Creating a runtime data map in Java code requires a few steps:
- Create a new Map object, which will store the data mappings.
- Create your data map sources and targets.
- Link the sources and targets in the map.
- Set the runtime configuration on a flow (or, in some cases, node).
For step 2, you can use any combination of the variable manager sources and targets described below.
- Action properties, which can only be the target (not source) of a runtime data map, use the ActionPropertyTarget class. This class is created from the FlowChart object you are working with, by calling the following method:
The parameter “target” will be the name of the property you want to map. The property must begin with a capital letter and, for properties containing more than one word, each additional word should be capitalized. This method will throw an exception at runtime if the specified action property does not exist.
The following code could be used to set the “Sources” property of a File Copy Action:
Or, to set the “Time Expression” on a Timer Trigger:
- Flow Chart variables use either a FlowChartSource or FlowChartTarget, depending on whether they are the source or target of a mapping operation. They are created using the following methods:
workflow.makeFlowChartSource(String name); workflow.makeFlowChartTarget(String name);
In either case, the property “name” is the name of the variable that will be used. For example:
- Like flow chart variables, flow context variables use different classes for sources and targets: FlowContextSource and FlowContextTarget. They are created similarly to flow chart variables as well:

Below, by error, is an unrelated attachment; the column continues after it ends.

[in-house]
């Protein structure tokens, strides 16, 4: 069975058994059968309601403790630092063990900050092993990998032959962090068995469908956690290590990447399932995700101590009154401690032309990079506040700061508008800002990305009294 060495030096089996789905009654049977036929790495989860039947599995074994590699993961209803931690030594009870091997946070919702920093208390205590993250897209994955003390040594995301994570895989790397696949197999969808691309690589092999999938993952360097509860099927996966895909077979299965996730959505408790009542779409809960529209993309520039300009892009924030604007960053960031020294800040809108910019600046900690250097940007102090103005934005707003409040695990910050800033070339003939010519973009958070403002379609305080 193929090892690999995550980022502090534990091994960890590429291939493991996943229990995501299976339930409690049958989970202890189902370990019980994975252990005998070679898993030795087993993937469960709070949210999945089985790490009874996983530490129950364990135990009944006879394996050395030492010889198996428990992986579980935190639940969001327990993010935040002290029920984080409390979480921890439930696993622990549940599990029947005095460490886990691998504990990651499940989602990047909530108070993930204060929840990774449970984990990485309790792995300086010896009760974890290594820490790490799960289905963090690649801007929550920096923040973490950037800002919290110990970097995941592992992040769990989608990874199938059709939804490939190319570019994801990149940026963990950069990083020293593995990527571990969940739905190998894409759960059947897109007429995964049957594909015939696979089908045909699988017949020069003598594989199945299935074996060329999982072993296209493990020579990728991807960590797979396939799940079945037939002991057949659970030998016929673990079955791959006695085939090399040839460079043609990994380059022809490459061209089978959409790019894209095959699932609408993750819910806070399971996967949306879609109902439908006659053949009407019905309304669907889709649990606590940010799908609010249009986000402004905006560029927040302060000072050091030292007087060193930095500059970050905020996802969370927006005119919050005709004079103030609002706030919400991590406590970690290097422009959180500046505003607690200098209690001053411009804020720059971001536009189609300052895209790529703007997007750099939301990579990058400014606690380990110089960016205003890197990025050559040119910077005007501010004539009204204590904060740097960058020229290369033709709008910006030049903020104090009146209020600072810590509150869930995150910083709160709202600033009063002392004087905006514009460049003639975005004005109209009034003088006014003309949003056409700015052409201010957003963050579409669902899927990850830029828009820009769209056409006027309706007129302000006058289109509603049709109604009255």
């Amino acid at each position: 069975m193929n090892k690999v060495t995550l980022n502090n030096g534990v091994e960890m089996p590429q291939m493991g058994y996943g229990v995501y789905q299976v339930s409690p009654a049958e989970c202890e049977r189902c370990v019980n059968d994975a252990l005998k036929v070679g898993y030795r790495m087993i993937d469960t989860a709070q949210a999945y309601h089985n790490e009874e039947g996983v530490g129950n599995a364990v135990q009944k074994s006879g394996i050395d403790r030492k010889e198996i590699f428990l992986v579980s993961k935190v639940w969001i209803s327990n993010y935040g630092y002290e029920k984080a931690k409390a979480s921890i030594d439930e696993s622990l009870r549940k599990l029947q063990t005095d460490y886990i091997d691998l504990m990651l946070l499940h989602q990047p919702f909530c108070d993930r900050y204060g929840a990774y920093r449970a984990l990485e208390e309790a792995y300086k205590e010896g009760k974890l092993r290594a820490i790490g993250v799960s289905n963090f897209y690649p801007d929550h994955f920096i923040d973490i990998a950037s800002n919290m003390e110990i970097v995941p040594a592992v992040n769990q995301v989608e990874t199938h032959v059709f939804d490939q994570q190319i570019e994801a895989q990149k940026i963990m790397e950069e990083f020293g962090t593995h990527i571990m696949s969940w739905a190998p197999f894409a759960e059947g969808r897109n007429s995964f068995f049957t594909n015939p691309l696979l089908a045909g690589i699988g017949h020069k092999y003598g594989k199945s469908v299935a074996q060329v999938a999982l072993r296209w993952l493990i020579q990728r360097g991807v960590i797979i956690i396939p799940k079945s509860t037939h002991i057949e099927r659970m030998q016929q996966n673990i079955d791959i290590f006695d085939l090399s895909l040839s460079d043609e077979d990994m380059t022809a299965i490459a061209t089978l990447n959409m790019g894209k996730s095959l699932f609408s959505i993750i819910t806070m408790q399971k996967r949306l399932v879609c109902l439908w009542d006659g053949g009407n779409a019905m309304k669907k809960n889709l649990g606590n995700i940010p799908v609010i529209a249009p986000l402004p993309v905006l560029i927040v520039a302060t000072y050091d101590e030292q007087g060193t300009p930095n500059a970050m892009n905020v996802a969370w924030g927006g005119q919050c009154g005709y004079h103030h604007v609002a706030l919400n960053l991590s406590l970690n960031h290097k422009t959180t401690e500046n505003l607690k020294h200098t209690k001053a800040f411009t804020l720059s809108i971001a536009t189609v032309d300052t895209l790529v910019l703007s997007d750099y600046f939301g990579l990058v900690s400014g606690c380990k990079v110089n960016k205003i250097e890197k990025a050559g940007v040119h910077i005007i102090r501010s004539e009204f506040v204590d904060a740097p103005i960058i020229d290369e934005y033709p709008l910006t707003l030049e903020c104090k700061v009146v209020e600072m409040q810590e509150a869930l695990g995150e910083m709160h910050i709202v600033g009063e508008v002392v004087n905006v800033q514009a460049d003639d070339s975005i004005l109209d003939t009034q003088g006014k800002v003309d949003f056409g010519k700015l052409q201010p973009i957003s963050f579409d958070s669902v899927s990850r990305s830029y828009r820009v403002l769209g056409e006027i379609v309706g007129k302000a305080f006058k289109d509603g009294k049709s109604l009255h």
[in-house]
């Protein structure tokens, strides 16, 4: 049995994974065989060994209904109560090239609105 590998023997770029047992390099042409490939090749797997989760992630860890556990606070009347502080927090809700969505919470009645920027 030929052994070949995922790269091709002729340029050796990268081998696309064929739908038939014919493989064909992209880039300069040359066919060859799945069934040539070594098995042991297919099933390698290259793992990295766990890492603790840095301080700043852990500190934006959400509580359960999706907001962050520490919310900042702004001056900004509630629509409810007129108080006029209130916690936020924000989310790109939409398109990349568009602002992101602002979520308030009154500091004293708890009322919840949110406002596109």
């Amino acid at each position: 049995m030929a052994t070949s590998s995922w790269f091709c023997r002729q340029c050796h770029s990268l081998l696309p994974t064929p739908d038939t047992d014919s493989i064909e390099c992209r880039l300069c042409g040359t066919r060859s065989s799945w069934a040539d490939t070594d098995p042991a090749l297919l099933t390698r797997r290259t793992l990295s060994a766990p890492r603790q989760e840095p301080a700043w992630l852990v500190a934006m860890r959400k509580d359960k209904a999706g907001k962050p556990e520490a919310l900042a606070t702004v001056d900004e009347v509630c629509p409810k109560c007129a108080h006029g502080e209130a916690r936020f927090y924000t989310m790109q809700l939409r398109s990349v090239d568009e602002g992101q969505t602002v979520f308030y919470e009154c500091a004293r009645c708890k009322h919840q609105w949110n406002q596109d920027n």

workflow.makeFlowContextSource(String name); workflow.makeFlowContextTarget(String name);
Variables can also access fields of the objects they are mapping. For example:
- The runtime configuration variable manager is only available as the source of a data map, and cannot be used as a target. These can be created by calling:
Where “name” is the name of the runtime variable to use. For example:
Now that these basic classes have been introduced, let’s see how the actual data map is created.
First, we’ll create an empty Map, to store the runtime data map. Next, we’ll create the source and target we want to use, and place them in our map (here, we’re only using one source/target pair per data map, but you can add as many as you need). Finally, we’ll link the map to a flow by calling setRuntimeDataMap.